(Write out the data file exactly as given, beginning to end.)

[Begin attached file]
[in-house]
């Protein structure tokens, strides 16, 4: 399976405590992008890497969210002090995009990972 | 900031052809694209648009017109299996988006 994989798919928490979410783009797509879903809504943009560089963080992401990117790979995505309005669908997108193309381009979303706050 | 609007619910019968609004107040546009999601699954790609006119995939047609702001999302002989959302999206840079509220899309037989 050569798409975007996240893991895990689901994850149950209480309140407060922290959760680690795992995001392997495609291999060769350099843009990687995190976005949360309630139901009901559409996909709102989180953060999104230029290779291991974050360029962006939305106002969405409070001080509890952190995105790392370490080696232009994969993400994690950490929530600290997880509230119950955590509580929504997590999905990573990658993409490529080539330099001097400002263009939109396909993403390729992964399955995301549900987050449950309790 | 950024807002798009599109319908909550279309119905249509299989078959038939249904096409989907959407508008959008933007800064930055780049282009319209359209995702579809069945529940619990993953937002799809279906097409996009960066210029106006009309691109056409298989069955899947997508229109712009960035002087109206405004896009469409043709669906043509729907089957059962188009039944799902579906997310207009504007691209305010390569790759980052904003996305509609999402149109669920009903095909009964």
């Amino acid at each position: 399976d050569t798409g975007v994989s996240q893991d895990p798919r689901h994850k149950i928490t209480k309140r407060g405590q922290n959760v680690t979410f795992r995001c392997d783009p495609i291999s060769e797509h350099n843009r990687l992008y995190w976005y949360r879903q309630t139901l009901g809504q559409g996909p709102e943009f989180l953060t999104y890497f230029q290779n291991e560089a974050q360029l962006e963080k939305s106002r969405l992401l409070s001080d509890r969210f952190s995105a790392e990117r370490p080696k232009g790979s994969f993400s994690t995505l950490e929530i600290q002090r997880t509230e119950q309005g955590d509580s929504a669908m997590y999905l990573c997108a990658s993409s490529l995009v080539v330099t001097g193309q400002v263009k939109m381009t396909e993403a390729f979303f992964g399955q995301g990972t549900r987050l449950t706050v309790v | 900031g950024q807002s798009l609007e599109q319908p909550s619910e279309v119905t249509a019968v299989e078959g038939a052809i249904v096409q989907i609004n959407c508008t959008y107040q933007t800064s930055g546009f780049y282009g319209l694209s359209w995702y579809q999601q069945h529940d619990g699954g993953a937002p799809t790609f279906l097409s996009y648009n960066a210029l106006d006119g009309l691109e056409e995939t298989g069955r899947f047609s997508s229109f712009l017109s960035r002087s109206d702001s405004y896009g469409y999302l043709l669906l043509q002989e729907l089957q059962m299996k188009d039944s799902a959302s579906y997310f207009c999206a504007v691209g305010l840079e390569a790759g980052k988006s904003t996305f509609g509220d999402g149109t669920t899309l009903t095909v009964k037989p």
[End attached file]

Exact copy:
[in-house]
């Protein structure tokens, strides 16, 4: 399976405590992008890497969210002090995009990972 | 900031052809694209648009017109299996988006 994989798919928490979410783009797509879903809504943009560089963080992401990117790979995505309005669908997108193309381009979303706050 | 609007619910019968609004107040546009999601699954790609006119995939047609702001999302002989959302999206840079509220899309037989 050569798409975007996240893991895990689901994850149950209480309140407060922290959760680690795992995001392997495609291999060769350099843009990687995190976005949360309630139901009901559409996909709102989180953060999104230029290779291991974050360029962006939305106002969405409070001080509890952190995105790392370490080696232009994969993400994690950490929530600290997880509230119950955590509580929504997590999905990573990658993409490529080539330099001097400002263009939109396909993403390729992964399955995301549900987050449950309790 | 950024807002798009599109319908909550279309119905249509299989078959038939249904096409989907959407508008959008933007800064930055780049282009319209359209995702579809069945529940619990993953937002799809279906097409996009960066210029106006009309691109056409298989069955899947997508229109712009960035002087109206405004896009469409043709669906043509729907089957059962188009039944799902579906997310207009504007691209305010390569790759980052904003996305509609999402149109669920009903095909009964």
């Amino acid at each position: 399976d050569t798409g975007v994989s996240q893991d895990p798919r689901h994850k149950i928490t209480k309140r407060g405590q922290n959760v680690t979410f795992r995001c392997d783009p495609i291999s060769e797509h350099n843009r990687l992008y995190w976005y949360r879903q309630t139901l009901g809504q559409g996909p709102e943009f989180l953060t999104y890497f230029q290779n291991e560089a974050q360029l962006e963080k939305s106002r969405l992401l409070s001080d509890r969210f952190s995105a790392e990117r370490p080696k232009g790979s994969f993400s994690t995505l950490e929530i600290q002090r997880t509230e119950q309005g955590d509580s929504a669908m997590y999905l990573c997108a990658s993409s490529l995009v080539v330099t001097g193309q400002v263009k939109m381009t396909e993403a390729f979303f992964g399955q995301g990972t549900r987050l449950t706050v309790v | 900031g950024q807002s798009l609007e599109q319908p909550s619910e279309v119905t249509a019968v299989e078959g038939a052809i249904v096409q989907i609004n959407c508008t959008y107040q933007t800064s930055g546009f780049y282009g319209l694209s359209w995702y579809q999601q069945h529940d619990g699954g993953a937002p799809t790609f279906l097409s996009y648009n960066a210029l106006d006119g009309l691109e056409e995939t298989g069955r899947f047609s997508s229109f712009l017109s960035r002087s109206d702001s405004y896009g469409y999302l043709l669906l043509q002989e729907l089957q059962m299996k188009d039944s799902a959302s579906y997310f207009c999206a504007v691209g305010l840079e390569a790759g980052k988006s904003t996305f509609g509220d999402g149109t669920t899309l009903t095909v009964k037989p």